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In the wake of Cyclone Kenneth, parts of Mozambique’s northern Cabo Delgado province are a mess. As the second intense cyclone hit the country in a matter of weeks when Kenneth made landfall in late April, it whipped the coast with winds of 140 miles per hour and dumped up to 20 inches of rain.
Today palm trees lie flattened in villages where simple adobe houses lie in ruins. Food aid has been slow to arrive and erratic in distribution. To make matters worse, the U.S. State Department has warned against travel to the region due to extremist attacks on local villages.
It’s a far cry from the paradisiacal images that have brought luxury tourists to these far northern reaches of the country. While oil and gas deposits have been a boon to the local economy, high-end tourism in the region’s Quirimbas Archipelago has blossomed in the past decade as island lodges make the most of the region’s tropical climate and unspoiled waters.
That tourism growth is under threat in the aftermath of Kenneth, although operators remain bullish that travelers will keep booking.
“We haven’t had any cancellations,” said Mark Havercroft, regional director for Minor Hotels Africa, which operates two properties in the region.
AVANI Pemba Beach Hotel suffered flooding in its conference facilities and some rooms, but remained opened throughout the cyclone. Anantara Medjumbe Island Resort, however, suffered wind damage to its rooms and some photovoltaic panels – the lodge is entirely solar-powered – and lost its beachfront activity centre. The island is closed for repairs, and is only set to reopen in late-July.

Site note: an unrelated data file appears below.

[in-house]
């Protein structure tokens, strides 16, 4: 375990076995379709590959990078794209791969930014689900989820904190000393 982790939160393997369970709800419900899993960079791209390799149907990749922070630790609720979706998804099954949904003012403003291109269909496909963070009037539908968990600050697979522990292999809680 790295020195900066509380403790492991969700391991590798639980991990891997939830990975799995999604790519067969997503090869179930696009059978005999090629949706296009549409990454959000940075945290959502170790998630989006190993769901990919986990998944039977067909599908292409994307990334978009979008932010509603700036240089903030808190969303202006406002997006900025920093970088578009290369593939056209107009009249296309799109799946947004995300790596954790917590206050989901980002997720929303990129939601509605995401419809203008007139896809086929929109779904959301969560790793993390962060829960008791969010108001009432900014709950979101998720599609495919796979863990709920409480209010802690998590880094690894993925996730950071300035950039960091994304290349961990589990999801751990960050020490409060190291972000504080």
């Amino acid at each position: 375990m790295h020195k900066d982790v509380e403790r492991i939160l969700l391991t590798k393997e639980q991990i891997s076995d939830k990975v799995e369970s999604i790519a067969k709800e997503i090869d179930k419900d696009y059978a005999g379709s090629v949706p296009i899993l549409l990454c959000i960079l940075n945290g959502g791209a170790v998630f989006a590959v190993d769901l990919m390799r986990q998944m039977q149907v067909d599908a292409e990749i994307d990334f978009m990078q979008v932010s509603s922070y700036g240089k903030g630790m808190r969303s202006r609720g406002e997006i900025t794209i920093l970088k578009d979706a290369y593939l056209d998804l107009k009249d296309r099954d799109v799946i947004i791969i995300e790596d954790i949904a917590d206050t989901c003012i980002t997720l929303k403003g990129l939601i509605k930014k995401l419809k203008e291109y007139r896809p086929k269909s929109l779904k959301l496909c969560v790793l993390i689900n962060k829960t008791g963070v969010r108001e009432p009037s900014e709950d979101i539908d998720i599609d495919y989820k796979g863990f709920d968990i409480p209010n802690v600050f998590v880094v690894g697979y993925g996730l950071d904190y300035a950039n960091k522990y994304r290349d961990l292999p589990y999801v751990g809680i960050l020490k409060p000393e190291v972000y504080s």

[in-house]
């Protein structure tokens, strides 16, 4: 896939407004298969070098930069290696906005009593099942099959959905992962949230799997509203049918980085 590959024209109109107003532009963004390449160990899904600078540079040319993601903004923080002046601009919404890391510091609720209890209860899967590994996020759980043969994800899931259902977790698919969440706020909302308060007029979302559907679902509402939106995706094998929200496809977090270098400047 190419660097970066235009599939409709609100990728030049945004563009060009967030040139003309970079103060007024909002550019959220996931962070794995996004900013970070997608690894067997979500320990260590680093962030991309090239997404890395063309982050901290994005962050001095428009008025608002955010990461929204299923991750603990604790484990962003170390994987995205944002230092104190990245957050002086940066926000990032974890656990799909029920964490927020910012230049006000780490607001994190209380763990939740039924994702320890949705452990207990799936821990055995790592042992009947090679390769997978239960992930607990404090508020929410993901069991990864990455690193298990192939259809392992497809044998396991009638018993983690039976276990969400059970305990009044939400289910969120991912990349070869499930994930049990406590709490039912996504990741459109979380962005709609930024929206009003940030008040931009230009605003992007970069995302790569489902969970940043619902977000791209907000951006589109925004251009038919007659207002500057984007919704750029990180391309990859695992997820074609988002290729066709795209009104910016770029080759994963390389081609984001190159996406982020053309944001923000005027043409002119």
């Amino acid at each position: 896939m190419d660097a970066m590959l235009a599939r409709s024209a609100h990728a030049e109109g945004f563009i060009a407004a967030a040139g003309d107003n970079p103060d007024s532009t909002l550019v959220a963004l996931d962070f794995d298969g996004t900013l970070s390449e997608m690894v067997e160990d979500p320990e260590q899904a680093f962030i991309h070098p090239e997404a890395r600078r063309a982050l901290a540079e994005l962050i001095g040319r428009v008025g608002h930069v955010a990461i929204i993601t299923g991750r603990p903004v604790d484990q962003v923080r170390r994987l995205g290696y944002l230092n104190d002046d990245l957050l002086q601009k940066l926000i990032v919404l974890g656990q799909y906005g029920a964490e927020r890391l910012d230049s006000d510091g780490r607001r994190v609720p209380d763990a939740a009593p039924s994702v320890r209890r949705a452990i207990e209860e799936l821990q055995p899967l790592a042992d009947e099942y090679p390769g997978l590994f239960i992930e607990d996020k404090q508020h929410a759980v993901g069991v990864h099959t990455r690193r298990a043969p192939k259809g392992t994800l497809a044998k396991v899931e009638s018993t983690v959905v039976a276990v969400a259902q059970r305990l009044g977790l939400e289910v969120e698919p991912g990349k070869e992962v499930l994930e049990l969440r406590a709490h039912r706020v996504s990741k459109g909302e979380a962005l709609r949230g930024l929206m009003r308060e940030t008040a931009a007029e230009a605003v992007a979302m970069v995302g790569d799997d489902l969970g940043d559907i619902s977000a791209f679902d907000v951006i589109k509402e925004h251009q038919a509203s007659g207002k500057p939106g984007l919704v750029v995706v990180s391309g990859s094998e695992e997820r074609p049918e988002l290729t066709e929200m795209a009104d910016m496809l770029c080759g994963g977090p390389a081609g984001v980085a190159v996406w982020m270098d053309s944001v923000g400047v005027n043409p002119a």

“The commercial [and] corporate bookings have slowed down, but individual travelers continue to book the hotels,” added Havercroft. “Our sales teams are also participating in various trade shows locally and internationally to sell the region and our properties.”
Joss Kent, chief executive officer of andBeyond, is also upbeat about demand going forward: “We have not experienced a slowing down in demand for the destination in the wake of the cyclones. Our forward bookings remain strong and we are undeterred in our commitment to standing by our lodges in Mozambique and helping contribute towards the development of local communities.”
AndBeyond’s lodge on Vamizi island was undamaged by the cyclone, but its supply routes on the mainland have been disrupted and the lodge — where private villas sell for upwards of $2500 per night — remains closed to guests.
But is luxury island tourism justifiable — or desirable — amid the human suffering on the nearby mainland?
“Many potential guests were left wondering about not only the practicality, but also the ethics of traveling in luxury while there was a natural catastrophe taking place in their chosen destination,” said Kent. “However, our view has been that it is more important now than ever to support the tourism industry.”
“It’s vital tourism recovers as quickly as possible,” agreed Fiona Record, co-owner of Ibo Island Lodge, which has been transformed into a headquarters for aid efforts in the region. While the lodge was relatively unscathed in the cyclone, surrounding villages suffered severe damage. “The people on the island are the first to agree — they need their jobs and income whilst the area is being rebuilt.”
Richard Holmes is a Skift contributor based in Cape Town.